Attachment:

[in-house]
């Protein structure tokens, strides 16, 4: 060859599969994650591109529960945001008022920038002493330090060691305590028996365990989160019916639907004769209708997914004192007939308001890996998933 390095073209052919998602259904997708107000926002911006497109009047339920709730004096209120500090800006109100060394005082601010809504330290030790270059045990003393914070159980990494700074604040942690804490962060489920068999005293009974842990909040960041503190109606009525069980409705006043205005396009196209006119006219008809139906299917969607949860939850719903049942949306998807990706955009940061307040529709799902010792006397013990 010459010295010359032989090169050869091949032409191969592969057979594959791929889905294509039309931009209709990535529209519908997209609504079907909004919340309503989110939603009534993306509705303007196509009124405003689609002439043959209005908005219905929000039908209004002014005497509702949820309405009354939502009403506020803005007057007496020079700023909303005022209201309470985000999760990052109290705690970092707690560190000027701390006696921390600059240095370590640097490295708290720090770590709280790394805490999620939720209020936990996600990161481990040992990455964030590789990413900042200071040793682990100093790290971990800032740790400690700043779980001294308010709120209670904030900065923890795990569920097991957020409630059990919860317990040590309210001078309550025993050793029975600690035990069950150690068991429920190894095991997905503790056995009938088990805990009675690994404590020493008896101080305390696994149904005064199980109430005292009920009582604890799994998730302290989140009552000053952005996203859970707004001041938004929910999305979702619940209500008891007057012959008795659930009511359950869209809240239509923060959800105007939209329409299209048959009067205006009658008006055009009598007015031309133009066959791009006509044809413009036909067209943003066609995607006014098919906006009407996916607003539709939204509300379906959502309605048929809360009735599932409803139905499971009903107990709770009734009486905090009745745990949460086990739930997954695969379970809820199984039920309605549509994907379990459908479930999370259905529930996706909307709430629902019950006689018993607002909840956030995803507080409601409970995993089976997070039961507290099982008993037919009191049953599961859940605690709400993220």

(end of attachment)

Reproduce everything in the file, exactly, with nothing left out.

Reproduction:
[in-house]
């Protein structure tokens, strides 16, 4: 060859599969994650591109529960945001008022920038002493330090060691305590028996365990989160019916639907004769209708997914004192007939308001890996998933 390095073209052919998602259904997708107000926002911006497109009047339920709730004096209120500090800006109100060394005082601010809504330290030790270059045990003393914070159980990494700074604040942690804490962060489920068999005293009974842990909040960041503190109606009525069980409705006043205005396009196209006119006219008809139906299917969607949860939850719903049942949306998807990706955009940061307040529709799902010792006397013990 010459010295010359032989090169050869091949032409191969592969057979594959791929889905294509039309931009209709990535529209519908997209609504079907909004919340309503989110939603009534993306509705303007196509009124405003689609002439043959209005908005219905929000039908209004002014005497509702949820309405009354939502009403506020803005007057007496020079700023909303005022209201309470985000999760990052109290705690970092707690560190000027701390006696921390600059240095370590640097490295708290720090770590709280790394805490999620939720209020936990996600990161481990040992990455964030590789990413900042200071040793682990100093790290971990800032740790400690700043779980001294308010709120209670904030900065923890795990569920097991957020409630059990919860317990040590309210001078309550025993050793029975600690035990069950150690068991429920190894095991997905503790056995009938088990805990009675690994404590020493008896101080305390696994149904005064199980109430005292009920009582604890799994998730302290989140009552000053952005996203859970707004001041938004929910999305979702619940209500008891007057012959008795659930009511359950869209809240239509923060959800105007939209329409299209048959009067205006009658008006055009009598007015031309133009066959791009006509044809413009036909067209943003066609995607006014098919906006009407996916607003539709939204509300379906959502309605048929809360009735599932409803139905499971009903107990709770009734009486905090009745745990949460086990739930997954695969379970809820199984039920309605549509994907379990459908479930999370259905529930996706909307709430629902019950006689018993607002909840956030995803507080409601409970995993089976997070039961507290099982008993037919009191049953599961859940605690709400993220």